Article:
Review: Sea Wall

Rating: 5 out of 5 stars

Simon Stephens’ Sea Wall is raw and devastating. This one-man play begins lightly, Alex (Andrew Scott) chatting amiably about his father-in-law, holidays in the South of France, and his deep affection for his wife and daughter. Yet, strung through this narrative is a tension that tightens as the story unfolds. The audience are constantly on edge, watching as Alex circles closer and closer to the painful story aching at the play’s centre. Continue reading Review: Sea Wall

Review: A Taste of Honey @ Trafalgar Studios

A Taste of Honey, Shelagh Delaney’s debut play (written when she was just 19 years old), proves that being a product of its time does not stop art from being important to contemporary audiences. Bijan Sheibani’s current touring production, for the National Theatre and showing at Trafalgar Studios in London this holiday season, only serves to reiterate this point. When the play premiered at the Theatre Royal Stratford East in 1958, it was considered part of the post-war ‘kitchen sink’ genre because of how it revolutionised British theatre by questioning class, race, gender and sexuality in mid-20th century Britain. Continue reading Review: A Taste of Honey @ Trafalgar Studios

Review: CLIMATE CHANGE THEATRE ACTION @ Exeter Phoenix

Climate Change Theatre Action is a series of worldwide readings and performances of short climate change plays with the intention of raising awareness through a new platform. The performance promised readings of short plays focusing on climate change by a panel of climate scientists from the Met Office and the University of Exeter, in partnership with Agile Rabbit.   Continue reading Review: CLIMATE CHANGE THEATRE ACTION @ Exeter Phoenix

Review: Fleabag @ The National Theatre Live

There’s a little bit of Fleabag in everyone. It was this, as well as an increased obsession with Phoebe Waller-Bridge’s written genius that I took away from the NT production of “Fleabag” on 12 September. Being a student, I couldn’t afford the £70 train down to London, as much as I wanted to; instead I watched the live streaming at my local cinema. The experience was nothing short of captivating. It was in Phoebe’s use of minimalistic visuals, a single chair encapsulated in darkness with one interrogative yet feeble light above her, that Fleabag’s garish anecdotes invited almost a safe space, for the audience to laugh both at her, and in reflection, at their own selves, with the comfort of knowing that being a ‘greedy, perverted, selfish, apathetic, cynical, depraved, morally bankrupt woman who can’t even call herself a feminist’ is okay. Continue reading Review: Fleabag @ The National Theatre Live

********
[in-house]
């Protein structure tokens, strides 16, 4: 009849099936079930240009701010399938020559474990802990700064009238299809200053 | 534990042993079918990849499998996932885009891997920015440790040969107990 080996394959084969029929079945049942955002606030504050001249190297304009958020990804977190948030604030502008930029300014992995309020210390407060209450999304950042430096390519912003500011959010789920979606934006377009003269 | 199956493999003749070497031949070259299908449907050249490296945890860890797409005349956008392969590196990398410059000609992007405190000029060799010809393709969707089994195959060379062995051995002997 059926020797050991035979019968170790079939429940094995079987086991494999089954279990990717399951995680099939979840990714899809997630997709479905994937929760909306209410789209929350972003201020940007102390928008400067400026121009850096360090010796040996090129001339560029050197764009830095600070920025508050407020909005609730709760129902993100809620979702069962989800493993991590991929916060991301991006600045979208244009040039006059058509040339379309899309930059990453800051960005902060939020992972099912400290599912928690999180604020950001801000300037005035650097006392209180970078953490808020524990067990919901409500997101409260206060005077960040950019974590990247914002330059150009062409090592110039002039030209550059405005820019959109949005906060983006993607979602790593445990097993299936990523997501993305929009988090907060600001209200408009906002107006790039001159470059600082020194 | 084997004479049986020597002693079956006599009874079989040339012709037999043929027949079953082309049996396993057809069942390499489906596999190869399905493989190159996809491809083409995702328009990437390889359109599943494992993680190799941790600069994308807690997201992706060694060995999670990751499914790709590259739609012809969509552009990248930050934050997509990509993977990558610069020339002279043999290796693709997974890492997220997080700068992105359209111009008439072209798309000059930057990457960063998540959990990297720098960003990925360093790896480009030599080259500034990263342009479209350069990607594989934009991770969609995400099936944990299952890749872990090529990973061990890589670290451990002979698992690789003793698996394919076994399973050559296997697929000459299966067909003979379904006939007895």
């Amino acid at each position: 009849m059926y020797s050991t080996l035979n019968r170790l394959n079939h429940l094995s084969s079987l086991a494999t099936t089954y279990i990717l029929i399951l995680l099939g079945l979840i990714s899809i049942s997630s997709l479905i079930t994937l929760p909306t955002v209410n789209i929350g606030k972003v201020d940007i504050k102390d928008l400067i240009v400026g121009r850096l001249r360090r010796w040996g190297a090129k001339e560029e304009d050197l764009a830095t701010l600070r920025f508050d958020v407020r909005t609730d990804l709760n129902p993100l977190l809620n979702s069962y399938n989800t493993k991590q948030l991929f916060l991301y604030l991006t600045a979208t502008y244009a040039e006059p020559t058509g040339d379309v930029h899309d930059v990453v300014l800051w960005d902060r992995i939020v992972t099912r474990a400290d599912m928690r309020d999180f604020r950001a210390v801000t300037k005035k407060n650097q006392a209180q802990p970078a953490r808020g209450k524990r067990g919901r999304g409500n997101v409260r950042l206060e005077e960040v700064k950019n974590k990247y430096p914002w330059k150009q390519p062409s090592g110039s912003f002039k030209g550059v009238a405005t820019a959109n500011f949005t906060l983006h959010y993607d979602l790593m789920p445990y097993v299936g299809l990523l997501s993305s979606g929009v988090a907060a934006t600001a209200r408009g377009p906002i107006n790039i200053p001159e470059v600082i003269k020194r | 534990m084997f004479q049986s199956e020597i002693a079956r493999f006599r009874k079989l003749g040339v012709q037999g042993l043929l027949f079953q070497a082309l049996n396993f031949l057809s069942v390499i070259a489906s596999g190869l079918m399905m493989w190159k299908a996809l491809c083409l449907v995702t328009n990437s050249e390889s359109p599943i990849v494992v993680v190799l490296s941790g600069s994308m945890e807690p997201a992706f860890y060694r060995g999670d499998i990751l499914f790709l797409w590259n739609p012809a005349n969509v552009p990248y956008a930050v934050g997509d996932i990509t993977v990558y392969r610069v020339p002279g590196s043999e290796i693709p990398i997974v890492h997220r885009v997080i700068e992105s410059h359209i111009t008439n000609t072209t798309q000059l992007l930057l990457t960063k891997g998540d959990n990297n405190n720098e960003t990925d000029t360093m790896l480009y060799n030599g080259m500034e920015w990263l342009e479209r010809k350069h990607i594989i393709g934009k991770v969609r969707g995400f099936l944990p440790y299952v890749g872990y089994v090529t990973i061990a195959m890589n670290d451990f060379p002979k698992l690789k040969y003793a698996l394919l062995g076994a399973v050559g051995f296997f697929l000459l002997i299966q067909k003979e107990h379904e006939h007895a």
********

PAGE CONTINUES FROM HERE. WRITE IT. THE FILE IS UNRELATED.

Review: EUTCo’s ‘The Shape of Things’

I entered the M&D room with little idea of what to expect, however, EUTCO’s The Shape of Things took me by surprise. For most of its two-hour duration, the play is an intense and voyeuristic examination of two couples, along with the diverse and ever-changing relationships between the four individuals. However, the final scene unravels much of what the audience has come to believe to be the truth about the characters. Facades crumble, lies emerge, and the audience is left questioning the truth of their own life, just as much as the truth of the play. Continue reading Review: EUTCo’s ‘The Shape of Things’

Review: Education, Education, Education

It’s Friday, 2nd May 1997. The teachers of a British comprehensive school are jubilant with optimism, fuelled by the prospect of a newly-elected Labour government injecting the education system with some much-needed cash. A beaming headmaster, Hugh Mills (Tom England), shows newbie assistant teacher from Germany, Tobias (James Newton) around his school, the immense ability of its students proudly on display. Everyone should be in … Continue reading Review: Education, Education, Education

The West End Comes to Exeter

Laura Wade is best known for her play Posh which gained critical acclaim during its West End run. The playwright now brings her work to Exeter with a brand new play, Other Hands. The play looks at the reliance on technology in the modern world, and how this quick-fix attitude cannot be applied so easily to personal life. It tells the story of a high-flying businesswoman, struggling … Continue reading The West End Comes to Exeter

Play Without Words

Play Without Words is one of renowned choreographer Matthew Bourne’s most successful pieces. Created in 2002, the dance work received critical acclaim during its first showing which was produced by the National Theatre. Play Without Words went on to win the 2003 Olivier Awards for Best Entertainment and Best Theatre Choreographer and has proved popular with audiences as well as critics. The piece is set … Continue reading Play Without Words